The book English for the Children: Mandated by the People, Skewed by Politicians and Special Interests by Johanna Haver (Rowman & Littlefield Education, 2013) recounts the controversies and political action resulting from Unz's California and subsequent ballot initiatives: Arizona Proposition 203, Colorado Amendment 31, and Massachusetts Question 2.

In 2012 and 2014, Unz worked on a ballot initiative to raise the Californian minimum wage from $10 to $12, but his campaign failed.[16][17] His proposal was supported by James K. Galbraith.[16]

An article by Unz for The American Conservative published in 2012 was entitled "The Myth of American Meritocracy." As well as suggesting Jews are an "alien presence" in the United States, he wrote about the supposed over-representation of Jews at Ivy League institutions, which he claimed was caused by "Jewish bias" among administrators.[18] Unz's methodology in the article was disputed by a blogger on the Algemeiner Journal and he over-estimated the number of Jews enrolled at Harvard.[19] In 2016, Unz started the "Free Harvard, Fair Harvard" campaign, centered on the Harvard Board of Overseers. Its slate of candidates included Unz, Lee Cheng, Stuart Taylor, Jr., Stephen Hsu, and Ralph Nader. The campaign sought for tuition fees at Harvard to be abolished and for greater transparency in the admissions process.[20][21]

Unz campaigned on a Republican ticket in California in the 2016 primaries for election to the U.S. Senate intending to succeed Democrat Barbara Boxer.[22] Having previously supported immigration, he now proposed it "should be sharply reduced, probably by 50% or more."[23] Though not out to win the nomination, he put himself forward in an attempt to challenge the then proposed repeal of Proposition 227.[22] In the final result, he gained 64,698 votes (1.3%).[24]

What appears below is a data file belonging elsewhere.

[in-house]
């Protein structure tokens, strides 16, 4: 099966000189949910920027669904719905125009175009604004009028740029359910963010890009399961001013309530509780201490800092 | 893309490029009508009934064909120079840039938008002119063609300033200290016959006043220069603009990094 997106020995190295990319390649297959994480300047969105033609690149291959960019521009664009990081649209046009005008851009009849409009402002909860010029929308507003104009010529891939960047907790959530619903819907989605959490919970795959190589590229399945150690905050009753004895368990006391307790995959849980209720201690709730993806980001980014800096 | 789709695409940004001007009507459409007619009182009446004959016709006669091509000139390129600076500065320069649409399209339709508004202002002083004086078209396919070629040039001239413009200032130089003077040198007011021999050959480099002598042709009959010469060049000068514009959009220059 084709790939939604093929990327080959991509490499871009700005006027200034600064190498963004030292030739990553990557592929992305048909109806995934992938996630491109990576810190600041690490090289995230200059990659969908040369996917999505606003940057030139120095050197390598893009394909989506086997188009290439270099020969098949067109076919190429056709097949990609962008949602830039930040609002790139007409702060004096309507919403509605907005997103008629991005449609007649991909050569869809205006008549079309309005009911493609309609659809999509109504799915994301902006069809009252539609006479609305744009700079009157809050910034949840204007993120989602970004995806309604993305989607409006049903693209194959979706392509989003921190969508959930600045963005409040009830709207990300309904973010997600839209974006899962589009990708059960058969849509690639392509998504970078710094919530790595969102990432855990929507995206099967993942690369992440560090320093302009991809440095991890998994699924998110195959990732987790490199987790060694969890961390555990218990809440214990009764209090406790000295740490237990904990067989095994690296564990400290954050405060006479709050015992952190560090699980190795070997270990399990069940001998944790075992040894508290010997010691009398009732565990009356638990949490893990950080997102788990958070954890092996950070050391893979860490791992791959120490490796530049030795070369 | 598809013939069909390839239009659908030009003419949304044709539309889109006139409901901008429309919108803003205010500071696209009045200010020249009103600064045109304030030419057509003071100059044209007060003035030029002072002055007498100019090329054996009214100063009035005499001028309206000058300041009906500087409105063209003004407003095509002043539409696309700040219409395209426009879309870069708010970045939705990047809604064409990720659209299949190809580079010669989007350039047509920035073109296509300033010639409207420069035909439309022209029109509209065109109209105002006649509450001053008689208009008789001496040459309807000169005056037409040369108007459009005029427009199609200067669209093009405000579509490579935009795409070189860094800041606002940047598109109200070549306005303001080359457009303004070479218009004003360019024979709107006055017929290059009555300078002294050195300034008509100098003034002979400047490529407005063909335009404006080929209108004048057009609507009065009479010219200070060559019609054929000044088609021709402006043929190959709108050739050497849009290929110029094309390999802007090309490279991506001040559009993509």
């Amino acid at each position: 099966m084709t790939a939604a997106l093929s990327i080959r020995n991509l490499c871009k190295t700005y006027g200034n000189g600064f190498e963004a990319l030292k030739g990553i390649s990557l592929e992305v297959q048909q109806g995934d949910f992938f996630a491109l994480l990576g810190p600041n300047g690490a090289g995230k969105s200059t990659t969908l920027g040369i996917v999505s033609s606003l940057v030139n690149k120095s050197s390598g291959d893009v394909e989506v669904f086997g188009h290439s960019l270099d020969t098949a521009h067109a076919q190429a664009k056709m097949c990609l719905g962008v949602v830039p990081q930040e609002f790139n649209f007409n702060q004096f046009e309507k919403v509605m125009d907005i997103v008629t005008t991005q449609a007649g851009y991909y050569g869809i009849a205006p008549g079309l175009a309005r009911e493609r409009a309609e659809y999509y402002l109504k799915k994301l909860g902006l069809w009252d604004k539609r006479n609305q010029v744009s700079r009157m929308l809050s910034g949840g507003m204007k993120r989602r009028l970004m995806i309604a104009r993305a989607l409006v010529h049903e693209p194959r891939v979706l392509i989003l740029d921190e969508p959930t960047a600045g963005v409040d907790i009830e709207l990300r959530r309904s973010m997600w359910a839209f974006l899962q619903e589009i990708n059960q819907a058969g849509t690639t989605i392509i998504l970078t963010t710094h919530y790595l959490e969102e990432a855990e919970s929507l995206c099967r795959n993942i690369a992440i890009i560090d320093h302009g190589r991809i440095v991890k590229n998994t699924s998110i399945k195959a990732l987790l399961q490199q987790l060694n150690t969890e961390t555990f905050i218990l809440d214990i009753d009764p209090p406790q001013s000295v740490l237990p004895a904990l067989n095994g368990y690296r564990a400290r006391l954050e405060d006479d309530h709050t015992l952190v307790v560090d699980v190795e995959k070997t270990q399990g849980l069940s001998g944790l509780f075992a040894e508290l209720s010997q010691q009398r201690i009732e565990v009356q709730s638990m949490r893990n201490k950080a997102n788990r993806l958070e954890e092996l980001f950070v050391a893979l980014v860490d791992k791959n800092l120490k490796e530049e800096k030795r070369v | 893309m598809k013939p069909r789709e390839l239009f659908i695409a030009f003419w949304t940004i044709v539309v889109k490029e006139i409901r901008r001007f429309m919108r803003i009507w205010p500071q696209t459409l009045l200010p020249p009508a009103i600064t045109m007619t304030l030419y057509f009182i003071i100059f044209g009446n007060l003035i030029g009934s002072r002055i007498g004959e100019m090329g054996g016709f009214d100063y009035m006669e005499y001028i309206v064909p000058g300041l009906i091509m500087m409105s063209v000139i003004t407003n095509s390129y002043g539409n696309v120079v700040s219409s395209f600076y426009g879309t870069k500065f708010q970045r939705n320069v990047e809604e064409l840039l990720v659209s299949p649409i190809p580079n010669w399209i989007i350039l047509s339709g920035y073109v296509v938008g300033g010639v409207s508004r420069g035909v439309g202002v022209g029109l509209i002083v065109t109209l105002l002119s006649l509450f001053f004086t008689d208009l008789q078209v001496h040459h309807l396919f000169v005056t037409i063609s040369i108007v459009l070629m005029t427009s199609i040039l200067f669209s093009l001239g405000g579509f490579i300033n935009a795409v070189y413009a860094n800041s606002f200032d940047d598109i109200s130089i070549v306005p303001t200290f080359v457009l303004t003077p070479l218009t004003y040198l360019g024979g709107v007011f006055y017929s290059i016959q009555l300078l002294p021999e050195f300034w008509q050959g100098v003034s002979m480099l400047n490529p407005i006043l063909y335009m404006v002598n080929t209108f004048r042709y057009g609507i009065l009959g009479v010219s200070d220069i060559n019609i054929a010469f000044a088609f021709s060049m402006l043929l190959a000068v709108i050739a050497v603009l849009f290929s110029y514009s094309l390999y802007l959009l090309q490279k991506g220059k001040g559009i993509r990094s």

An investor in The American Conservative, he was its publisher from 2007 to 2013.[25] In an email leaked to National Review magazine, then editor Daniel McCarthy wrote that Unz was acting as if he was the editor of TAC, and threatened to resign if the publication's board did not support him over Unz.[26]

The Unz Review and other activities[edit]

In November 2013, Unz launched the website, The Unz Review for which he serves as editor-in-chief and publisher.[18] Intended as an outlet for non-mainstream opinion formers, by 2016 Paul Craig Roberts and Norman Finkelstein had contributed to the site.[27]

According to the Anti-Defamation League in 2014, the webzine is an "outlet for certain writers to attack Israel and Jews."[18] It has also been described as "an alternative conservative website,"[28] "far right,"[29] "a mix of far-right and far-left anti-Semitic crackpottery."[27]

The Unz Foundation, of which he is president, has donated to individuals and organizations. All are alleged by the ADL to have published or expressed anti-semitic opinions or, in the case of Norman Finkelstein, are anti-Israel. In 2009, 2010 and 2011, it gave Paul Craig Roberts, $108,000, $74,000 to Philip Giraldi, $75,000 to Finkelstein, $80,000 to CounterPunch and $60,000 to Philip Weiss, co-editor of the Mondoweiss website.[18][19] In addition, the Unz Foundation has given grants to Alison Weir, founder of If Americans Knew.[18] He has donated tens of thousands of dollars to VDARE, which he admits is a "quasi-white nationalist" website, but has said "they write interesting things."[30][31] In 2017, he was a keynote speaker at VDARE's first national conference.[32]